From a vendor standpoint, I see many new faces and some new company names. This is also a good sign since, as an industry, we have been able to support companies that help us deliver value in many shapes and forms, from staffing to technology.
Another observation that is unique to ACDIS is that it is one of the few shows where the attendees actually walk around talking with and frequently engaging with vendors. I think this ties in with the observation above, where many want to know what’s new, what’s innovative, and identify products or services that may benefit their organizations.
I have always believed, especially in CDI, that sometimes you cannot be a prophet in your own land. Engaging with and enlisting the services of a vendor can catalyze results using similar approaches that were less effective in the past. But it’s not just about engaging with vendors that you may work with in the future. ACDIS attendees are an approachable and personable group of individuals, which helps show the vendors/exhibitors that you appreciate them, as they do you.
Growth, however, is not limited to these few observations. The number of presentations, tracks, and presentations within each track also reflect growth over the years. The topics of focus ranged from data analytics to personal development; something that, not so long ago, was not evident. If you’re not growing, you’re dying, and I am glad to see that our industry is not on its death bed!
CDI is becoming sexy again! Of course, I don’t mean this in the literal sense (but feel free to interpret it that way, if you wish). What I mean by “becoming sexy again” is the quality of being exciting and appealing. I can gauge that by the titles of some of the attendees at this conference versus those of the past. I am seeing more Quality Directors, HIM Directors, VPMA’s, Medical Directors, and Physician Advisors.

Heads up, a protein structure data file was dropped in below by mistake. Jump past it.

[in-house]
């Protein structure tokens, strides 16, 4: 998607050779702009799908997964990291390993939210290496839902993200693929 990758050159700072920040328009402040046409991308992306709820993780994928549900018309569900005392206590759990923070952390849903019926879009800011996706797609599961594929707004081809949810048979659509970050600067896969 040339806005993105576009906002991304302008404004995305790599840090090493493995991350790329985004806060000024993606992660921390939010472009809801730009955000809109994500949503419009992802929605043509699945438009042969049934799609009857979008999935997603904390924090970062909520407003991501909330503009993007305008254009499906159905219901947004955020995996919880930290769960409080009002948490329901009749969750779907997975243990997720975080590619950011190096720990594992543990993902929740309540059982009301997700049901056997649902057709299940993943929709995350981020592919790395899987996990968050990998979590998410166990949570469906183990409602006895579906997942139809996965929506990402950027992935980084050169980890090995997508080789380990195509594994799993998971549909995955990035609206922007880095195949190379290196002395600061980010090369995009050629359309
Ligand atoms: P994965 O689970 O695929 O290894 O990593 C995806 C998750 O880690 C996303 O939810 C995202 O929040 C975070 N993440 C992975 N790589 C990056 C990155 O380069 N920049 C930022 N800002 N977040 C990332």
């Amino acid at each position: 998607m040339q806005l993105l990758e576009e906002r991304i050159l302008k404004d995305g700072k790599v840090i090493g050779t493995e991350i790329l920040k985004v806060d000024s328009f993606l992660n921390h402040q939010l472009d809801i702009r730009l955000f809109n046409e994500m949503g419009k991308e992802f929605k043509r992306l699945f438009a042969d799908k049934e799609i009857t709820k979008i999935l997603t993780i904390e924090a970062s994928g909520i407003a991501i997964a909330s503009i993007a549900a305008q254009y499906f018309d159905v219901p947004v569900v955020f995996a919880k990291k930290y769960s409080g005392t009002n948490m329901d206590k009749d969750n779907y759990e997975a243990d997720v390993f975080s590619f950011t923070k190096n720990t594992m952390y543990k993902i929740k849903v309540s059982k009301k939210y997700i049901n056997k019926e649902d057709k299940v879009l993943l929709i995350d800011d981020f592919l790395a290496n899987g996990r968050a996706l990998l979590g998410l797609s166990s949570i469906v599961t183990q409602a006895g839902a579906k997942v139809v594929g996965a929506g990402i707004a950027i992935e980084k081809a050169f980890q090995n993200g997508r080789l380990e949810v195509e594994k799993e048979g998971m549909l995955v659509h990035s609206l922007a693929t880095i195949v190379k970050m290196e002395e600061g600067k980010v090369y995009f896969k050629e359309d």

It wasn’t long ago when it was on my wish list for physicians to have a larger presence at ACDIS. In fact, I saw that as a failure on our part as an industry to deliver the value proposition of CDI to medical leadership. The attendance of such individuals tells me that we are progressing in that regard, and that these clinical and/or administrative leaders are starting to find us attractive. Whether this is because of the evolution of healthcare as a whole, or due to us working tirelessly to deliver on CDI’s added value to healthcare, I don’t think we should be looking this gift horse in the mouth.
I predict that we will continue on this path for future conferences and that the audience of the future will be almost unrecognizable, let alone believable if you were an attendee back in 2009.
There were many other positive experiences at the 2019 ACDIS conference and I am sure that you have some too. All in all, I say: Keep up the good work! Our industry is nothing without you, and ACDIS is greater than the sum of its parts.
“Change is inevitable. Growth is optional.”